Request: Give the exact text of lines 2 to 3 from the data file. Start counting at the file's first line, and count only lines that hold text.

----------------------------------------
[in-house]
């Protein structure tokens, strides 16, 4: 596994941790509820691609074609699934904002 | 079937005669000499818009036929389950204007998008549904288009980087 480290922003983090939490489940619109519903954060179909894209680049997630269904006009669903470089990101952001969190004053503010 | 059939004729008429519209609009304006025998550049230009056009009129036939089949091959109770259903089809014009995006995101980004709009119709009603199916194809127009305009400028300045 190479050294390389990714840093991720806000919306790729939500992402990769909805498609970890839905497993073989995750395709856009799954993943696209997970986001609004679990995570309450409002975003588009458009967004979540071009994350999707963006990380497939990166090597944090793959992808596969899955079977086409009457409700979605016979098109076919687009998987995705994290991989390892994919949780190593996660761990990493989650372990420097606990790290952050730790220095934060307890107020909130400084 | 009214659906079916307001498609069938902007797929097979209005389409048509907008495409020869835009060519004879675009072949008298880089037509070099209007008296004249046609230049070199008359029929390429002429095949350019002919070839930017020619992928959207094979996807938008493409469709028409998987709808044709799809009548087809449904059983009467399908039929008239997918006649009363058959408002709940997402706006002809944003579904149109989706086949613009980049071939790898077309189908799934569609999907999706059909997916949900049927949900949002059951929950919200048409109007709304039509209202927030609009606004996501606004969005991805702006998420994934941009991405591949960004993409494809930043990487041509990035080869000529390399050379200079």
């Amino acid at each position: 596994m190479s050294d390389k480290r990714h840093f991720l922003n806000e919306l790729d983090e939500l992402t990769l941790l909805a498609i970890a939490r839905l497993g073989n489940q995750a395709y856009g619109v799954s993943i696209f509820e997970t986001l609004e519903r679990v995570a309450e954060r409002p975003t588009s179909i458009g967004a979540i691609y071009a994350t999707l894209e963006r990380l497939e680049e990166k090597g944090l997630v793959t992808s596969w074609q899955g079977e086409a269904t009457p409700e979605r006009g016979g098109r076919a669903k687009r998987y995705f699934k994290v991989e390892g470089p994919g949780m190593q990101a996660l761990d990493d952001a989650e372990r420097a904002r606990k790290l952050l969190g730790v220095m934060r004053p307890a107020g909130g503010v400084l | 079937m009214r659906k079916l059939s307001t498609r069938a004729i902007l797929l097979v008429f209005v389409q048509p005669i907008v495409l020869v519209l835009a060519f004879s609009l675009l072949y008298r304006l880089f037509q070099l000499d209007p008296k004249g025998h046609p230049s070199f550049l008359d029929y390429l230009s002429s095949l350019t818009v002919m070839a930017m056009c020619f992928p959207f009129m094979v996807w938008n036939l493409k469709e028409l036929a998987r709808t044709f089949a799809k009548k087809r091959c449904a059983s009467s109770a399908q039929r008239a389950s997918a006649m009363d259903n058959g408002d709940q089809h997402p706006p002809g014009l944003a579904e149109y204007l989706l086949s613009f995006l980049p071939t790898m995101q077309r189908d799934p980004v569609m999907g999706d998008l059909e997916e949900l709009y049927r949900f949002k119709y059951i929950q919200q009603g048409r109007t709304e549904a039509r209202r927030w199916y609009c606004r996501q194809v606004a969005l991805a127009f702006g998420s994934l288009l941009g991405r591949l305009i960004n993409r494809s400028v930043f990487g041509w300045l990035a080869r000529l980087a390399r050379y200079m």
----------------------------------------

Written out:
């Protein structure tokens, strides 16, 4: 596994941790509820691609074609699934904002 | 079937005669000499818009036929389950204007998008549904288009980087 480290922003983090939490489940619109519903954060179909894209680049997630269904006009669903470089990101952001969190004053503010 | 059939004729008429519209609009304006025998550049230009056009009129036939089949091959109770259903089809014009995006995101980004709009119709009603199916194809127009305009400028300045 190479050294390389990714840093991720806000919306790729939500992402990769909805498609970890839905497993073989995750395709856009799954993943696209997970986001609004679990995570309450409002975003588009458009967004979540071009994350999707963006990380497939990166090597944090793959992808596969899955079977086409009457409700979605016979098109076919687009998987995705994290991989390892994919949780190593996660761990990493989650372990420097606990790290952050730790220095934060307890107020909130400084 | 009214659906079916307001498609069938902007797929097979209005389409048509907008495409020869835009060519004879675009072949008298880089037509070099209007008296004249046609230049070199008359029929390429002429095949350019002919070839930017020619992928959207094979996807938008493409469709028409998987709808044709799809009548087809449904059983009467399908039929008239997918006649009363058959408002709940997402706006002809944003579904149109989706086949613009980049071939790898077309189908799934569609999907999706059909997916949900049927949900949002059951929950919200048409109007709304039509209202927030609009606004996501606004969005991805702006998420994934941009991405591949960004993409494809930043990487041509990035080869000529390399050379200079």
């Amino acid at each position: 596994m190479s050294d390389k480290r990714h840093f991720l922003n806000e919306l790729d983090e939500l992402t990769l941790l909805a498609i970890a939490r839905l497993g073989n489940q995750a395709y856009g619109v799954s993943i696209f509820e997970t986001l609004e519903r679990v995570a309450e954060r409002p975003t588009s179909i458009g967004a979540i691609y071009a994350t999707l894209e963006r990380l497939e680049e990166k090597g944090l997630v793959t992808s596969w074609q899955g079977e086409a269904t009457p409700e979605r006009g016979g098109r076919a669903k687009r998987y995705f699934k994290v991989e390892g470089p994919g949780m190593q990101a996660l761990d990493d952001a989650e372990r420097a904002r606990k790290l952050l969190g730790v220095m934060r004053p307890a107020g909130g503010v400084l | 079937m009214r659906k079916l059939s307001t498609r069938a004729i902007l797929l097979v008429f209005v389409q048509p005669i907008v495409l020869v519209l835009a060519f004879s609009l675009l072949y008298r304006l880089f037509q070099l000499d209007p008296k004249g025998h046609p230049s070199f550049l008359d029929y390429l230009s002429s095949l350019t818009v002919m070839a930017m056009c020619f992928p959207f009129m094979v996807w938008n036939l493409k469709e028409l036929a998987r709808t044709f089949a799809k009548k087809r091959c449904a059983s009467s109770a399908q039929r008239a389950s997918a006649m009363d259903n058959g408002d709940q089809h997402p706006p002809g014009l944003a579904e149109y204007l989706l086949s613009f995006l980049p071939t790898m995101q077309r189908d799934p980004v569609m999907g999706d998008l059909e997916e949900l709009y049927r949900f949002k119709y059951i929950q919200q009603g048409r109007t709304e549904a039509r209202r927030w199916y609009c606004r996501q194809v606004a969005l991805a127009f702006g998420s994934l288009l941009g991405r591949l305009i960004n993409r494809s400028v930043f990487g041509w300045l990035a080869r000529l980087a390399r050379y200079m």